In order to be able to maintain and follow the requirements set forth in IEC 61511-1 Clause 16, the end users have to ensure that they have adequate procedures, as well as an adequate documentation and tracking system. Recording spurious trips, Process demands, failure data, audit results, test results, etc., requires a well-organized and maintained documentation system. It also requires the O&M personnel to be diligent in recording this information.

Of course it remains to be seen how diligent the personnel are at recording this data, since it is highly dependent upon the safety culture of the plant. Sadly, the recent Tesoro incident in 2010, which resulted in the deaths of 7 workers, as reported in the draft US Chemical Safety Board (CSB) findings [3], points to:

“..a deficient refinery safety culture, weak industry standards for safeguarding equipment, and a regulatory system that too often emphasized activities rather than outcomes. The conclusion of which suggests the need for refinery safety reforms.”

The Tesoro Report by the CSB also states that in 2012 alone, the CSB tracked 125 significant incidents at U.S petroleum refineries. The draft report examines the effectiveness of refinery and chemical facility regulatory oversight, noting that Washington State’s Department of Labor and Industries (L&I) does not have sufficient personnel resources to verify that process safety management requirements are being implemented adequately.

The inference is that end users need to be more vigilant in how they are maintaining and operating their plants. If end users follow the requirements of IEC 61511-1 Clause 16.3.1 and 16.3.2, regarding proof testing and inspection of the SIS (which would include visual inspection of piping) to ensure no observable deterioration and/or any unauthorized modifications have occurred, then incidents such as happened at the Tesoro plant, might have been preventable.

Although IEC 61511-1 Clause 16.2.5 dictates that maintenance personnel need to be trained, it doesn’t define how frequently this training should be carried out and how competency is measured.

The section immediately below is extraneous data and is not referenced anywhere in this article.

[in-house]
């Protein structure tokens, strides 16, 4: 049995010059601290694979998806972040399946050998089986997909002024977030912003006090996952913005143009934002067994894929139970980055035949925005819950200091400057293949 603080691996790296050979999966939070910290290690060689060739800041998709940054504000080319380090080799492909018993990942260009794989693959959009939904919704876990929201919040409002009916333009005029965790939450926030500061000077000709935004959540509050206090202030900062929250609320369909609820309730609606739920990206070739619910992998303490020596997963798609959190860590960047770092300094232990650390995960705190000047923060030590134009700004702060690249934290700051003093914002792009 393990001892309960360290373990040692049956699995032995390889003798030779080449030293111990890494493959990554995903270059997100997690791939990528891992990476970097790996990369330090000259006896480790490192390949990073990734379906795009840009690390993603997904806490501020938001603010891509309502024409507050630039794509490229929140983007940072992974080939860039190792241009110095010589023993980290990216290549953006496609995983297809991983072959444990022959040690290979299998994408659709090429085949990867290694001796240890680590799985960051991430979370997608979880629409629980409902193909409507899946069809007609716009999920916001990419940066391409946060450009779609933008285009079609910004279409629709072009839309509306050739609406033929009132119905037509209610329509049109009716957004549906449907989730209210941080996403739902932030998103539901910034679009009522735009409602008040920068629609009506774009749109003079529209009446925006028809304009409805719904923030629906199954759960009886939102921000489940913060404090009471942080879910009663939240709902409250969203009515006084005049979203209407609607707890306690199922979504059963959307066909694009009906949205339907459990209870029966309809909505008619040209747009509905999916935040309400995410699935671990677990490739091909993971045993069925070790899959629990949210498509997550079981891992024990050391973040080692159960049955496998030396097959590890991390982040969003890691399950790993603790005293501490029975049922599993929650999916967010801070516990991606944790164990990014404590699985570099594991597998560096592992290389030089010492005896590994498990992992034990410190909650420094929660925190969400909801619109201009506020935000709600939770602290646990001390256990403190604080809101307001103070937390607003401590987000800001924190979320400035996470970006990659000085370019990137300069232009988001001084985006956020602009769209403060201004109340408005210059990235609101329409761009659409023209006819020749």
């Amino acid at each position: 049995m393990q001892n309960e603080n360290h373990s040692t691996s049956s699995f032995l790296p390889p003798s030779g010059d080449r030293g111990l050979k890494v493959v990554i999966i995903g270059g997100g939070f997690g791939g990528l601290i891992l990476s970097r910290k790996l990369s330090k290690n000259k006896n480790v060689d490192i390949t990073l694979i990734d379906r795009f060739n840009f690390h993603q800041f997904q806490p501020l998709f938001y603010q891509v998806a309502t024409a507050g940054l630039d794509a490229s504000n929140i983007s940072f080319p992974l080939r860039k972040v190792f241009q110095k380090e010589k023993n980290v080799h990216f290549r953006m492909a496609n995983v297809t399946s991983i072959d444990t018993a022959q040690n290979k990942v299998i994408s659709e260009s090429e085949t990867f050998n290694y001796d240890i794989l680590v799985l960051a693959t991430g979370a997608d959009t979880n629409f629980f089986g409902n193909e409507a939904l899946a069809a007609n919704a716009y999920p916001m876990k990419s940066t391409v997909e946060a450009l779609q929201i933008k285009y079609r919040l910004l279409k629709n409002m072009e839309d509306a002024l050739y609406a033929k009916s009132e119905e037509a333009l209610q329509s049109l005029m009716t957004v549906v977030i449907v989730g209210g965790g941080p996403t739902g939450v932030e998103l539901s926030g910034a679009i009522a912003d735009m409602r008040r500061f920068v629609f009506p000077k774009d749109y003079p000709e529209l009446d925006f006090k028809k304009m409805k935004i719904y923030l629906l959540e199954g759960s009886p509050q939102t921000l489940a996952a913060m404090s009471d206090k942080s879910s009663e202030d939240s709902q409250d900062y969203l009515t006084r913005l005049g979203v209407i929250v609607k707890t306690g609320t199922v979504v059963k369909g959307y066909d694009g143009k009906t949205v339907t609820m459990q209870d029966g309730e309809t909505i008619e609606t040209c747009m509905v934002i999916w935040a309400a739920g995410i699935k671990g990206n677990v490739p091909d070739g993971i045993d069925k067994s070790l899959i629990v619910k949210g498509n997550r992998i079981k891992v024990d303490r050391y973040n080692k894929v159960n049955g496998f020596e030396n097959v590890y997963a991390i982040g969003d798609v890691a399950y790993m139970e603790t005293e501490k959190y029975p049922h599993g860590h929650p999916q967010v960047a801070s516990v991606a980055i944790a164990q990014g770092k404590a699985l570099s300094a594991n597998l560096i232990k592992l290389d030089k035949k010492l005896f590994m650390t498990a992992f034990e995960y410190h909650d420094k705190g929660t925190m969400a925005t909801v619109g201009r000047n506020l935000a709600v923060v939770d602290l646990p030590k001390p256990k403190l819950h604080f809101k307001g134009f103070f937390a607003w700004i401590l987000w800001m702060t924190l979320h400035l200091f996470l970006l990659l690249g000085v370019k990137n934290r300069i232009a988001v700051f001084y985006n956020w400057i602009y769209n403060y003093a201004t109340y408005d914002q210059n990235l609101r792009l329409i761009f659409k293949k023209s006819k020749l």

How Data is Recorded
The problem faced by many O&M personnel is how to record and archive the data. Most BPCS systems will have an historian for archiving plant data, which includes trips, alarms, diagnostic faults, etc. Normally, this type of data associated with the SIF is also recorded by the same and/or a separate historian. Proof testing and inspection are critical tasks that have to be performed as per IEC 61511-1 Clause 16.3. The purpose of proof testing is to reveal undetected faults and the proof tests shall be conducted in accordance with a written procedure. The sole purpose of this is to detect defects and/or faulty equipment prior to a demand being placed on the SIS. Proof test coverage is another important aspect as it’s nearly impossible to achieve 100% proof test coverage, therefore, the frequency and thoroughness of manual proof testing is essential to maintaining the SIS.

IEC 61511-1 Clause 16.3.3 defines what needs to be maintained for record purposes. The clause defines that the user shall maintain records that certify that proof tests and inspections were completed as required. These records shall include the following information as a minimum:

  • Description of the tests and inspections performed;
  • Dates of the tests and inspections;
  • Name of the person(s) who performed the tests and inspections;
  • Serial number or other unique identifier of the system tested (for example, loop number, tag number, equipment number, and SIF number);
  • Results of the tests and inspection (for example, “as-found” and “as-left” conditions).
The standard does not specify how and by what means these results are recorded and most end users will have a plant enterprise system or asset management system, which may require O&M personnel to upload this information. In most cases the O&M personnel will be using paper-based systems for recording, in which case it will require additional effort to scan these documents into a format that can be transferred to the plant’s main system.

This would clearly place a further burden upon the O&M personnel, which could lead to short cuts being made and/or missing data because the O&M personnel didn’t have time to do this. Statistically, most plant incidents occur during start-up and/or plant shut-downs, when the possibility of spurious trips, alarms and/or faults would be the highest, especially if a start-up was being implemented as a result of maintenance work and/ or plant modifications. If there is a spurious trip then the O&M personnel will be under pressure to get the plant and/or process line back up and running as quickly as possible. Does this mean they’ll have the time to properly record all the data required (as listed above)? This is a very valid and pertinent question.

Technology Can Help